The Maryland Energy Administration (MEA) issued $566,000 in microgrid grants to eight organizations to fund feasibility studies, planning and design for projects.
The funding is from the agency’s Resilient Maryland program, which aims to help eligible organizations and governmental entities set up microgrids, resiliency hubs, resilient facility power systems and advanced combined heat and power (CHP) systems.
“Maryland continues to lead by example, providing funding to help Maryland communities and organizations address energy resiliency through the use of cleaner and renewable energy options,” Maryland Gov. Larry Hogan said May 25.
One of the biggest hurdles to moving projects ahead is getting organizational decision makers to pay for a project’s initial studies, which can be expensive, according to the MEA. The microgrid grants are designed to overcome that hurdle so projects can gain financing and move ahead, the agency said.
Microgrid grants go to communities, hospital, campus, others
The MEA awarded the city of Frostburg $100,000 to study a community microgrid to serve city infrastructure that includes public safety and potential emergency shelters as well as the water supply and wastewater systems.
The microgrid will mainly consider solar photovoltaic (PV) and battery energy storage systems as well as an energy management system, according to the state agency.
Learn more about Maryland’s program in a special presentation at Microgrid 2021 by the MEA’s Brandon Bowser, “Real World Resiliency Planning for Higher Education: Frostburg State University,” June 3, 11 a.m. EST. Registration is free by June 2.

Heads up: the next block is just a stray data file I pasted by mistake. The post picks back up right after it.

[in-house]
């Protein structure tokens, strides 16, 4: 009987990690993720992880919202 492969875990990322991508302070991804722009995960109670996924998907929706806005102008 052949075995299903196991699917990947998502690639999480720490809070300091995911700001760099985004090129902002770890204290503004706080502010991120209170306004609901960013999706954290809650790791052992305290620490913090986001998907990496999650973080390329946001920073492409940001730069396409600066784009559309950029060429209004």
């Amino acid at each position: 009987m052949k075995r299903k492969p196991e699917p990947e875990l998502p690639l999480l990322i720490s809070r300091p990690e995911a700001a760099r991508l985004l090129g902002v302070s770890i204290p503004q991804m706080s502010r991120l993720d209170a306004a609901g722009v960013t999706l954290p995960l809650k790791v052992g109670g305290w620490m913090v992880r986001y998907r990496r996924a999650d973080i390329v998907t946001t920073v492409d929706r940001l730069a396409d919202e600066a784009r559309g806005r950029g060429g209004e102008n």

Baltimore received $100,000 to study a microgrid for the city’s downtown municipal campus, which includes 14 buildings that provide essential city services.
Microgrid components being considered are CHP, solar PV systems on individual buildings operating under a universal power purchase agreement, electric vehicle charging, and battery energy storage, the MEA said.
The Meritus Medical Center in Hagerstown will use its $100,000 grant to plan a microgrid for its hospital and associated medical campus. The proposed microgrid may include solar PV arrays and battery energy storage with integrated electric vehicle charging, and a CHP system to maintain a baseload power supply, according to the MEA.
The MEA awarded the University of Maryland $100,000 for a possible microgrid at its Central Maryland Research and Education Center in Clarksville. The agricultural research station is considering solar PV, CHP, solid and liquid anaerobic digestion to create biogas, and the integration of an energy management system, the state energy agency said.
Possible model for municipal utilities
The MEA gave the town of Williamsport $100,000 for initial planning for a microgrid covering critical operations, such as a water treatment facility, a nursing home community and emergency services.
The town has a municipal utility. The MEA said the project could be a model for other municipal utilities, which typically do not have the capital needed to install new grid infrastructure.
Smaller awards were given to a poultry farm, the Jefferson Ruritan Club and the town of Poolesville, which is considering setting up a network of solar PV and battery storage nanogrids to power streetlights and public Wi-Fi hot spots.
The next cycle of the MEA grant program is set to begin in July.
The agency awarded $1 million in microgrid grants last year, the program’s first year.
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